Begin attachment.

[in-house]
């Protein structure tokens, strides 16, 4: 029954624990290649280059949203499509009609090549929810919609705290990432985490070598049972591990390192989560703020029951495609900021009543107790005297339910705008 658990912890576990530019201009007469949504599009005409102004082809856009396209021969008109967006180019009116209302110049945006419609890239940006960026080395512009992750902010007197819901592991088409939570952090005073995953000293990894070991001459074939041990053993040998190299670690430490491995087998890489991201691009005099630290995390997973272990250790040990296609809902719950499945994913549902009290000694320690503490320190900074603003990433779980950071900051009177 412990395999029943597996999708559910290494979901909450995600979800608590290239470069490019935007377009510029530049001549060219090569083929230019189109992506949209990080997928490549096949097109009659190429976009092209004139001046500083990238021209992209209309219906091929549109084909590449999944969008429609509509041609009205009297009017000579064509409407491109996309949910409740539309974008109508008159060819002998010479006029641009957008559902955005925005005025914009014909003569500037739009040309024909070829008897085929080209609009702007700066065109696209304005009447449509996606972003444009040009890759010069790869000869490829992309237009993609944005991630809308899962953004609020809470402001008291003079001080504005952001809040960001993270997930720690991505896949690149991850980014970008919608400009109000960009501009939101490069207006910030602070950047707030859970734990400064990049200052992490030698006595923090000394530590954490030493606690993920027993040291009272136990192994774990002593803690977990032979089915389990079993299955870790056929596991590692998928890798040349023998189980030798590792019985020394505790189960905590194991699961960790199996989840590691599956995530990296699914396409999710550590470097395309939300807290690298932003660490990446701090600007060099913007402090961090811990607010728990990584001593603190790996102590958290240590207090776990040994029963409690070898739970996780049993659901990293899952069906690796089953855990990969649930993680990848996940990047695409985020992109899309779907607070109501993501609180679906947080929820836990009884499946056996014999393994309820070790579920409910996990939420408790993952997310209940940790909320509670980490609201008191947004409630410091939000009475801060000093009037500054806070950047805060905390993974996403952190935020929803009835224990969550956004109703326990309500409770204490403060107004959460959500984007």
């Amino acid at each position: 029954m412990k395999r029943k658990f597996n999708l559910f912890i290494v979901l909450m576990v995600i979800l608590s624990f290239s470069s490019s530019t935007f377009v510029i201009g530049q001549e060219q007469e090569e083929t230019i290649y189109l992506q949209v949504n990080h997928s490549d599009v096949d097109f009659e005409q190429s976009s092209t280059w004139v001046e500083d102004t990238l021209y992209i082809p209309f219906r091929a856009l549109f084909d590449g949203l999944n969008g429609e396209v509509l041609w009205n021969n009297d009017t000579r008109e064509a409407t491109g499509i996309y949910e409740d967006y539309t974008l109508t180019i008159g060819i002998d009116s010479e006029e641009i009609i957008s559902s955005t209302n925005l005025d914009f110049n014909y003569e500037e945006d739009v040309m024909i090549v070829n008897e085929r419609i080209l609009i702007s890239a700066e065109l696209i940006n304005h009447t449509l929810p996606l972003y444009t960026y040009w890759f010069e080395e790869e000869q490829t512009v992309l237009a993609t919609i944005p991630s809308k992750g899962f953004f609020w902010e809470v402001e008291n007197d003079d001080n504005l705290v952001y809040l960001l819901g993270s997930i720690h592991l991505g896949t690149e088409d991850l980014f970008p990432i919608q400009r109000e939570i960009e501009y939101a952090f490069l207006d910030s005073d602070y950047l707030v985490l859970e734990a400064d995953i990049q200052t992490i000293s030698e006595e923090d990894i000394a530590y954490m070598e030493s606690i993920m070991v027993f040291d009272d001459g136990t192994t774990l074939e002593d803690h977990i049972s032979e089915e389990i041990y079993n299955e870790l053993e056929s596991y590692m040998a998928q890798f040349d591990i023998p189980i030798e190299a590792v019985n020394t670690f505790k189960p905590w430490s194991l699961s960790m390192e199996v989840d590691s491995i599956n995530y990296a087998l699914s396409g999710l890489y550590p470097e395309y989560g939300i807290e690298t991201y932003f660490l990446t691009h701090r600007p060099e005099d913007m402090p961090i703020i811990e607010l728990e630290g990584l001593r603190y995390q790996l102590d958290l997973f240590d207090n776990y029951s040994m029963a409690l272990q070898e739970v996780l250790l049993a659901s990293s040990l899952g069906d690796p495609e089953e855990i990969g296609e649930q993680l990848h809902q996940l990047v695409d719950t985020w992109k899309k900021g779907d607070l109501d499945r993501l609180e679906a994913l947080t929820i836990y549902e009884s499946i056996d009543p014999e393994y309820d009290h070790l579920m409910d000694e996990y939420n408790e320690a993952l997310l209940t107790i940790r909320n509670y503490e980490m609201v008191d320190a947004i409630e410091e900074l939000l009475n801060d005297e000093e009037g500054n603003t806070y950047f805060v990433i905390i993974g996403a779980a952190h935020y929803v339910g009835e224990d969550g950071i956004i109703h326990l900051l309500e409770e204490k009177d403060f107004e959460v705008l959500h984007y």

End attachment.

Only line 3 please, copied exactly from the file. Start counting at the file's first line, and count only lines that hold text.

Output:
């Amino acid at each position: 029954m412990k395999r029943k658990f597996n999708l559910f912890i290494v979901l909450m576990v995600i979800l608590s624990f290239s470069s490019s530019t935007f377009v510029i201009g530049q001549e060219q007469e090569e083929t230019i290649y189109l992506q949209v949504n990080h997928s490549d599009v096949d097109f009659e005409q190429s976009s092209t280059w004139v001046e500083d102004t990238l021209y992209i082809p209309f219906r091929a856009l549109f084909d590449g949203l999944n969008g429609e396209v509509l041609w009205n021969n009297d009017t000579r008109e064509a409407t491109g499509i996309y949910e409740d967006y539309t974008l109508t180019i008159g060819i002998d009116s010479e006029e641009i009609i957008s559902s955005t209302n925005l005025d914009f110049n014909y003569e500037e945006d739009v040309m024909i090549v070829n008897e085929r419609i080209l609009i702007s890239a700066e065109l696209i940006n304005h009447t449509l929810p996606l972003y444009t960026y040009w890759f010069e080395e790869e000869q490829t512009v992309l237009a993609t919609i944005p991630s809308k992750g899962f953004f609020w902010e809470v402001e008291n007197d003079d001080n504005l705290v952001y809040l960001l819901g993270s997930i720690h592991l991505g896949t690149e088409d991850l980014f970008p990432i919608q400009r109000e939570i960009e501009y939101a952090f490069l207006d910030s005073d602070y950047l707030v985490l859970e734990a400064d995953i990049q200052t992490i000293s030698e006595e923090d990894i000394a530590y954490m070598e030493s606690i993920m070991v027993f040291d009272d001459g136990t192994t774990l074939e002593d803690h977990i049972s032979e089915e389990i041990y079993n299955e870790l053993e056929s596991y590692m040998a998928q890798f040349d591990i023998p189980i030798e190299a590792v019985n020394t670690f505790k189960p905590w430490s194991l699961s960790m390192e199996v989840d590691s491995i599956n995530y990296a087998l699914s396409g999710l890489y550590p470097e395309y989560g939300i807290e690298t991201y932003f660490l990446t691009h701090r600007p060099e005099d913007m402090p961090i703020i811990e607010l728990e630290g990584l001593r603190y995390q790996l102590d958290l997973f240590d207090n776990y029951s040994m029963a409690l272990q070898e739970v996780l250790l049993a659901s990293s040990l899952g069906d690796p495609e089953e855990i990969g296609e649930q993680l990848h809902q996940l990047v695409d719950t985020w992109k899309k900021g779907d607070l109501d499945r993501l609180e679906a994913l947080t929820i836990y549902e009884s499946i056996d009543p014999e393994y309820d009290h070790l579920m409910d000694e996990y939420n408790e320690a993952l997310l209940t107790i940790r909320n509670y503490e980490m609201v008191d320190a947004i409630e410091e900074l939000l009475n801060d005297e000093e009037g500054n603003t806070y950047f805060v990433i905390i993974g996403a779980a952190h935020y929803v339910g009835e224990d969550g950071i956004i109703h326990l900051l309500e409770e204490k009177d403060f107004e959460v705008l959500h984007y």